It was now firmly evident that I could not turn back on this mysterious call and urge to travel the trail of human interest back into history. I had to know more about dad's childhood friend who never returned alive from WWII, and who never had the chance to continue on with life as did dad and the others.
With the help of staff at Fairview Cemetery, I was shown the location of Jimmy's grave site, then assured he HAD been brought back home and was actually buried in his boyhood hometown on July 27, 1949, almost five years after he had died. As I stood in front of Jimmy's white marble military marker, more clues were at hand as I read the engraving: "Jimmy L. Richards, Indiana, Pvt. 423 INF, 106 DIV, World War II, September 8, 1925 (his birth date), December 21, 1944 (his death date).
It was getting late in the day, so I headed back to Michigan to
contemplate the next leg of the journey. Ironically, I was watching the
History Channel that night, and realizing that the military show I
There it was, an association that was organized to collect and preserve the records, history and memories of the 106th Infantry Division: Jimmy Lee Richards' outfit in WWII. On the military marker, there was absent the specific Company in which Jimmy served. But a great surprise was about to unfold.
Within hours of generating an e-mail, John Kline replied to my quest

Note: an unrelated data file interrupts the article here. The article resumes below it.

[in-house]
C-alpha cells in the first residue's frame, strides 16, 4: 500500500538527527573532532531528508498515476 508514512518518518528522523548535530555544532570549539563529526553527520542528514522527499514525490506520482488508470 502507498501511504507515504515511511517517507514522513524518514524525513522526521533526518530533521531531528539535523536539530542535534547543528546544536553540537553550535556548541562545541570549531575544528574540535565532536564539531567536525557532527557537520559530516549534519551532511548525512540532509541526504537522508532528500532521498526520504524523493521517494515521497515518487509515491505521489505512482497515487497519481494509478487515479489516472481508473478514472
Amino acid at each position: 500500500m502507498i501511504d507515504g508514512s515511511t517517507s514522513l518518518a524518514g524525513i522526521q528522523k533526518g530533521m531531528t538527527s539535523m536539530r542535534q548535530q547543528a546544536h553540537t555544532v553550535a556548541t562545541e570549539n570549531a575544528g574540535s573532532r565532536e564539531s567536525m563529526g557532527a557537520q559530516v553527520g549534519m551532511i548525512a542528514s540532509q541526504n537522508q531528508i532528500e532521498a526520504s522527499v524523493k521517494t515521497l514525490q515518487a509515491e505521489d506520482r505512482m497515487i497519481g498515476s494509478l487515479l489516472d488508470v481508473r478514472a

to know if anyone on his end knew Pvt Jimmy Richards. From Kline's first
reply, I learned that he (Kline) had been in "M Co., 423rd Infantry
Regiment, WWII" and is now editor of "The CUB" magazine, a publication
for vets who are members of the 106th Inf Div Association. But the real
surprise came after several more e-mails and Kline's diligent
Kline, who maintains a personal diary on the website, discovered that Jimmy was in Company B, and perhaps best of all, Kline e-mailed back a list of current members who were in Company B with Jimmy. From Kline's personal website one learns that "The Battle of the Bulge started on December 16, 1944, in the "heavily forested Ardennes region of eastern Belgium and northern Luxembourg." Three days later, "two of the Regiments, the 422nd and the 423rd (Jimmy's Regiment) were surrounded."
Kline further records that "...the 106th Infantry Division, average age of 22 years, suffered 564 killed in action, 1,246 wounded and 7,001 missing in action at the end of the offensive" which ended on January 25, 1945.
Pvt. Jimmy Lee Richards was one of those killed in action. Thanks to Kline's valuable assistance, I have learned that on "31 July 1945" the U.S. Army, through "General Orders No. 51," issued, posthumously, the "Award of Combat Infantryman Badge" to Pvt. Jimmy Lee Richards.
As my research progressed, another heartbreaking discovery arose in
the story of dad's boyhood friend. With the assistance of Mishawaka
Librarian Connie Johnston, I learned from the records that Jimmy was
married. He had married Louise Ellis on May 29, 1943. Jimmy enlisted
On December 21, 1944, Pvt_ Jimmy Lee Richards (Sr.) died----and on December 22, 1944, Jimmy Lee Richards Jr. was born; a son Pvt Richards would never know or ever see or hold.
It was winter when dad's old childhood friend and neighbor died at
the hands of the Nazis. And it was in the winter when dad, Jimmy and all
the neighborhood children used to sled down the sloping streets of
northside Mishawaka. As I look into their eyes and gaze upon the
youthful smiles on their faces, I wonder---if only they knew what lay
copyright, July24, 2003 by Greg Lawson, M.Min., MSW Edwardsburg, MI